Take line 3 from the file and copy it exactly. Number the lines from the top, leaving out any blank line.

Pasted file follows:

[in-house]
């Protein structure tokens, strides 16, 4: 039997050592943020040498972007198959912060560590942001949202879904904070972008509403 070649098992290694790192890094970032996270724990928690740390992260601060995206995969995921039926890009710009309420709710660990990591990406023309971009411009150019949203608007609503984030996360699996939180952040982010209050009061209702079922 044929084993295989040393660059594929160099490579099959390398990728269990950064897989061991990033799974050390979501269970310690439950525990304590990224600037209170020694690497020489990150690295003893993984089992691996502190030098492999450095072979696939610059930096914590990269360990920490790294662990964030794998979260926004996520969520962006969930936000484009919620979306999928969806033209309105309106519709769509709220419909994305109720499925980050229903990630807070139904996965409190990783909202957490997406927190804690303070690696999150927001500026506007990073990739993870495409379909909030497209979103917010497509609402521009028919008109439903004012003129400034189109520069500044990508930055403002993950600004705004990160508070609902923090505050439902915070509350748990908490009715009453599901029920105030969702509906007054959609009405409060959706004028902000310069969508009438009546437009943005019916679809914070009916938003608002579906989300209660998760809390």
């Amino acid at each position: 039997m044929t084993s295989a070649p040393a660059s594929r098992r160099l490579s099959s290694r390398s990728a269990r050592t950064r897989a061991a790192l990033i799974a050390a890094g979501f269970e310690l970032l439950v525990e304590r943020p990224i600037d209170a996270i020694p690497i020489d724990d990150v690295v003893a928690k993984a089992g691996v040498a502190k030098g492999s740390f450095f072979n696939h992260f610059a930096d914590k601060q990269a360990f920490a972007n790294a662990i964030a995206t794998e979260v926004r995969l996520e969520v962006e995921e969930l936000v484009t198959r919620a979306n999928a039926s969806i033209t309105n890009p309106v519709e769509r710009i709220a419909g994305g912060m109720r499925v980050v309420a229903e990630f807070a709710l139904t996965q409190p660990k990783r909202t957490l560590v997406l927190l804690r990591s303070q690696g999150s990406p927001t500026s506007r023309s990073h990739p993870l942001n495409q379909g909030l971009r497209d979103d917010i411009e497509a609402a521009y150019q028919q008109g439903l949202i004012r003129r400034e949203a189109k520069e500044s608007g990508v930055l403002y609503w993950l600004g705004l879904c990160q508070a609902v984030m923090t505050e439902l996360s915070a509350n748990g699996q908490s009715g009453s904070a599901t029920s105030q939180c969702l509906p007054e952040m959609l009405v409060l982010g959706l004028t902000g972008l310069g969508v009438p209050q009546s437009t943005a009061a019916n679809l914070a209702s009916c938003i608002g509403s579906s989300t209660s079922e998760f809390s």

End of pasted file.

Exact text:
């Amino acid at each position: 039997m044929t084993s295989a070649p040393a660059s594929r098992r160099l490579s099959s290694r390398s990728a269990r050592t950064r897989a061991a790192l990033i799974a050390a890094g979501f269970e310690l970032l439950v525990e304590r943020p990224i600037d209170a996270i020694p690497i020489d724990d990150v690295v003893a928690k993984a089992g691996v040498a502190k030098g492999s740390f450095f072979n696939h992260f610059a930096d914590k601060q990269a360990f920490a972007n790294a662990i964030a995206t794998e979260v926004r995969l996520e969520v962006e995921e969930l936000v484009t198959r919620a979306n999928a039926s969806i033209t309105n890009p309106v519709e769509r710009i709220a419909g994305g912060m109720r499925v980050v309420a229903e990630f807070a709710l139904t996965q409190p660990k990783r909202t957490l560590v997406l927190l804690r990591s303070q690696g999150s990406p927001t500026s506007r023309s990073h990739p993870l942001n495409q379909g909030l971009r497209d979103d917010i411009e497509a609402a521009y150019q028919q008109g439903l949202i004012r003129r400034e949203a189109k520069e500044s608007g990508v930055l403002y609503w993950l600004g705004l879904c990160q508070a609902v984030m923090t505050e439902l996360s915070a509350n748990g699996q908490s009715g009453s904070a599901t029920s105030q939180c969702l509906p007054e952040m959609l009405v409060l982010g959706l004028t902000g972008l310069g969508v009438p209050q009546s437009t943005a009061a019916n679809l914070a209702s009916c938003i608002g509403s579906s989300t209660s079922e998760f809390s």